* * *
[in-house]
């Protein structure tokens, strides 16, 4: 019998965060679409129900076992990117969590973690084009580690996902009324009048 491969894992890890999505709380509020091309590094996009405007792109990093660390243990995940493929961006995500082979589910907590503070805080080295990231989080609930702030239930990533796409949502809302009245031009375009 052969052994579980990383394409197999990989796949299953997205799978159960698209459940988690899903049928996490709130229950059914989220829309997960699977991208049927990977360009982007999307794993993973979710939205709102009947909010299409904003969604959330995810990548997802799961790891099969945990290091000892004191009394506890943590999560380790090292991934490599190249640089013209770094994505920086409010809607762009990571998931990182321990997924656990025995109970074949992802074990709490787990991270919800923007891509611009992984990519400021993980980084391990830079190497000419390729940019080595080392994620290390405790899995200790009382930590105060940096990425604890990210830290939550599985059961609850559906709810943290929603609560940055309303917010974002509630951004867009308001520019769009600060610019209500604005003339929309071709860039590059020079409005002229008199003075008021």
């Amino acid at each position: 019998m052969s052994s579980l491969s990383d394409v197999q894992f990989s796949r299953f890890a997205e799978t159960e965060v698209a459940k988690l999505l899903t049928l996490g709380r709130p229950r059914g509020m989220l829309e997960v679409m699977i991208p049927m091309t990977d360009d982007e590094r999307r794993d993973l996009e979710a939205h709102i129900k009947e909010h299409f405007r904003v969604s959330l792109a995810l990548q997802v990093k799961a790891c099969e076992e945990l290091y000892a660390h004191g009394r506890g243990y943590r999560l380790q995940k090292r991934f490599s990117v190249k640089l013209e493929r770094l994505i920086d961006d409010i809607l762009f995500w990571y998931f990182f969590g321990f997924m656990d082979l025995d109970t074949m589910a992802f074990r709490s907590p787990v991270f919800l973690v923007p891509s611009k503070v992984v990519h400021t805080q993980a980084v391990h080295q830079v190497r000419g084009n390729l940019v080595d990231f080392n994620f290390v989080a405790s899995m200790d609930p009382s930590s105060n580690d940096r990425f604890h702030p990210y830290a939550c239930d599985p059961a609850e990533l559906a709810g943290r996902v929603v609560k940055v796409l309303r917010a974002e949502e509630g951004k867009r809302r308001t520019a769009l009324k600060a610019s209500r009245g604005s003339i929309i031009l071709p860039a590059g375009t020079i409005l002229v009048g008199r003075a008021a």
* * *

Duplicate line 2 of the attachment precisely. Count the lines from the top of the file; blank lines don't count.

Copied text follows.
């Protein structure tokens, strides 16, 4: 019998965060679409129900076992990117969590973690084009580690996902009324009048 491969894992890890999505709380509020091309590094996009405007792109990093660390243990995940493929961006995500082979589910907590503070805080080295990231989080609930702030239930990533796409949502809302009245031009375009 052969052994579980990383394409197999990989796949299953997205799978159960698209459940988690899903049928996490709130229950059914989220829309997960699977991208049927990977360009982007999307794993993973979710939205709102009947909010299409904003969604959330995810990548997802799961790891099969945990290091000892004191009394506890943590999560380790090292991934490599190249640089013209770094994505920086409010809607762009990571998931990182321990997924656990025995109970074949992802074990709490787990991270919800923007891509611009992984990519400021993980980084391990830079190497000419390729940019080595080392994620290390405790899995200790009382930590105060940096990425604890990210830290939550599985059961609850559906709810943290929603609560940055309303917010974002509630951004867009308001520019769009600060610019209500604005003339929309071709860039590059020079409005002229008199003075008021």